YOU CAN HELP SAVE
WHY NET NEUTRALITY MATTERS
In December 2017, the Federal Communications Commission decided to stop enforcing net neutrality rules. This means that your internet service provider (ISP) will be allowed to charge you different amounts based on the types of websites you look at… or restrict content they don’t want you to see.
Why does this matter?
Businesses need a neutral internet.
Almost every business today depends on broad and predictable internet access to thrive. Imagine if a business’s ISP limited file-sharing websites only to their preferred service, or limited customers’ search results only to those businesses who had paid that ISP a kickback. Businesses depend on an ability to connect with consumers, clients, vendors, and other businesses on the whole internet… not just those within their ISP’s network.
Consumers deserve choices.
Today, consumers on the internet have to navigate through a lot of paid ads when looking for a product. Even so, there is not much content (aside from blatantly illegal activities) that is expressly blocked. Ending net neutrality means that an internet service provider could decide to arbitrarily block some content based on fees paid by third-party competitors, keeping valuable information away from consumers.
A free society depends on access to information.
Oregonians should have access to ideas and information, even when it runs counter to the business interests of their internet service provider. Making choices about voting, for example, should be done with free access to information on both sides of an issue. When an internet service provider is able to decide what arguments people hear and what arguments they don’t hear, it becomes dangerously undemocratic. Without net neutrality rules, your internet service provider would be fully able to deny you access to this very website.
What can we do?
Even though the FCC has chosen not to enforce net neutrality, federal law allows individual states to regulate these services in order to promote quality and protect consumers.
READ THE MEASURE
Read the Oregonians for Net Neutrality measure, IP 40. If we can get 88,184 signatures, we'll get a chance to vote on it in November 2018.
STAY UP TO DATE
If you’re a registered voter in the State of Oregon, we'll need your help get net neutrality to the ballot! First, we need 1,000 signatures to get a ballot title. Then, we’ll need about 87,000 more to make it to the November 2018 ballot.
1. Sign the petition to protect Oregon's net neutrality. Registered voters can download an “e-sheet” petition here. Fill out the sheet and send it to:
Oregonians for Net Neutrality
3040 SE McLoughlin Blvd
Portland OR 97202
2. Donate! Anyone can make a donation to the campaign, which helps us communicate with voters and get this measure to the ballot! (Oregonians get a yearly $50 political tax credit to use for any campaign... more information here!) Every donation helps bring voter-approved net neutrality closer to a reality!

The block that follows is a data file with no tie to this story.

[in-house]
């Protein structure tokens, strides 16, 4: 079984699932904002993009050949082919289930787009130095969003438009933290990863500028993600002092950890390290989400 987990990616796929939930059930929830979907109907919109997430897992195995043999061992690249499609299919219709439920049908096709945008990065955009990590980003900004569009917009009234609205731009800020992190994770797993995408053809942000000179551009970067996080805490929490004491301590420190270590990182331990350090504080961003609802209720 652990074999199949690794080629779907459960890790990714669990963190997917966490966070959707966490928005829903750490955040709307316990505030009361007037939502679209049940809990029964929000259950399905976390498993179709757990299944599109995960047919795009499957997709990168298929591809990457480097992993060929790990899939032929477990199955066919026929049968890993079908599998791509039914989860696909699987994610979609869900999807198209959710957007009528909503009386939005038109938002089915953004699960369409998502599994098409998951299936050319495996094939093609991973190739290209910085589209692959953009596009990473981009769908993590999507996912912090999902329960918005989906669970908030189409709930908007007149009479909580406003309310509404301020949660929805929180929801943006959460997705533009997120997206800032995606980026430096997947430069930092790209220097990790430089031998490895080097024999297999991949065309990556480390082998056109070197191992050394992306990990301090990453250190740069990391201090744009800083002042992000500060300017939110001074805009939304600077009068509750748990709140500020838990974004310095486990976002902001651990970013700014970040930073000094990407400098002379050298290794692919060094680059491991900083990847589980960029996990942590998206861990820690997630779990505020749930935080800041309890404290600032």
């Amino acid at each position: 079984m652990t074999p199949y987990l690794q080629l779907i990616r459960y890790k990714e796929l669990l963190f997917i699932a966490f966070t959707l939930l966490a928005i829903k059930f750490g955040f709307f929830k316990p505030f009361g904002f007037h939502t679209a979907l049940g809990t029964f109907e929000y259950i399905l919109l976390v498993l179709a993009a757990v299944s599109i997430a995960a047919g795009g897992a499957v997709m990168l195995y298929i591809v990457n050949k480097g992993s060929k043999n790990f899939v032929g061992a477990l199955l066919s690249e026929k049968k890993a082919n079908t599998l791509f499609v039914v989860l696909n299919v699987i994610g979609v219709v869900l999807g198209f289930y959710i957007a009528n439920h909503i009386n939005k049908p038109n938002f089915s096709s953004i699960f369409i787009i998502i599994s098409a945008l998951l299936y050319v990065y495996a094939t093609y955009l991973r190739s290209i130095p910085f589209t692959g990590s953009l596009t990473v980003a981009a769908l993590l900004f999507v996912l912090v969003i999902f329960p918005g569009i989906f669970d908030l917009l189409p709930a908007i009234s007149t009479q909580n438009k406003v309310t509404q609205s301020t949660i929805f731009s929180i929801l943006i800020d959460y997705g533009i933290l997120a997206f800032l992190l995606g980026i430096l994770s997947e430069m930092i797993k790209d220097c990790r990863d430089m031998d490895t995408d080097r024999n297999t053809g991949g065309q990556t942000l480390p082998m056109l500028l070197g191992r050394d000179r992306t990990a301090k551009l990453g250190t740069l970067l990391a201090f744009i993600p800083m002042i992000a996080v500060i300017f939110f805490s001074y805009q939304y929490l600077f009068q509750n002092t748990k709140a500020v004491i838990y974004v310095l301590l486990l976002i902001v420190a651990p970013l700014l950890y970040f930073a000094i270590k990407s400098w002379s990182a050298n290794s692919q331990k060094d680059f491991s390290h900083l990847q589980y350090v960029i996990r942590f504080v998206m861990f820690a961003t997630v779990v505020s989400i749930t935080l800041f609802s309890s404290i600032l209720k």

3. Join the conversation! Like our page on Facebook to stay up to date on events and join the conversation.
WHAT STILL NEEDS TO HAPPEN?
Step 1: File the proposed measure with the Secretary of State.
Step 2: Gather 1,000 signatures from registered Oregon voters! After this step, the measure will be assigned a ballot title. (This process may take weeks or more)
Step 3: After being assigned a ballot title, gather another 87,184 signatures by July 6.
Step 4: VOTE! A simple majority at the November 2018 ballot would make net neutrality the law in Oregon.
The Oregonians for Net Neutrality team is:
RICH BADER, TREASURER
As a 40+ year tech veteran and founder and former CEO of EasyStreet Online Services, one of Oregon’s original Internet Service Providers (ISPs), Rich has seen the impact of telecommunications policy on businesses and citizens alike. Through participation in forums such as the Oregon Telecommunications Coordinating Committee and the Software Association of Oregon, Rich has advocated for an open internet and net neutrality.
THOMAS FRANK, CO-CHIEF PETITIONER
Thomas Frank has lived in West Linn with his wife since 2004. Thomas was elected to the West Linn City Council in 2012 and served until 2016. He joined the National League of Cities in 2014, where he was appointed to the Small Cities Council. He has advocated for Small Cities priorities in Congress and the White House. Also in 2014, Thomas was voted unanimously to the League of Oregon Cities Board of Directors. Thomas worked on an initiative to create a municipal fiberoptic network for West Linn, modeling it after the City of Sandy and City of Monmouth.
RACHEL NOVICK, CO-CHIEF PETITIONER
A native Oregonian, Rachel Novick has spent the last 15+ years doing two things. The first is analyzing data; the second is working for and supporting progressive politicians and causes. Rachel owns and operates Novick Analytics, which analyzes political data and builds interactive dashboards for progressive campaigns and causes so that they can be smarter, stronger, and more successful. Rachel lives in SW Portland with her husband Steve and their two corgis, Pumpkin and Barley. As a small business owner whose analytics rely on net neutrality, this issue is especially important to Rachel.
CHRIS HARKER, CO-CHIEF PETITIONER
Chris was appointed to the Oregon House of Representatives in June of 2008, where he co-chaired the Joint Legislative Committee on Audits and Information Management and Technology. Chris is the Founder of Cayuse, Inc, the top provider of software for obtaining grants from the federal government, which was started in the corner of his living room while he was on the faculty at OHSU. Chris served in the State Legislature until 2015, and now lives in Washington County.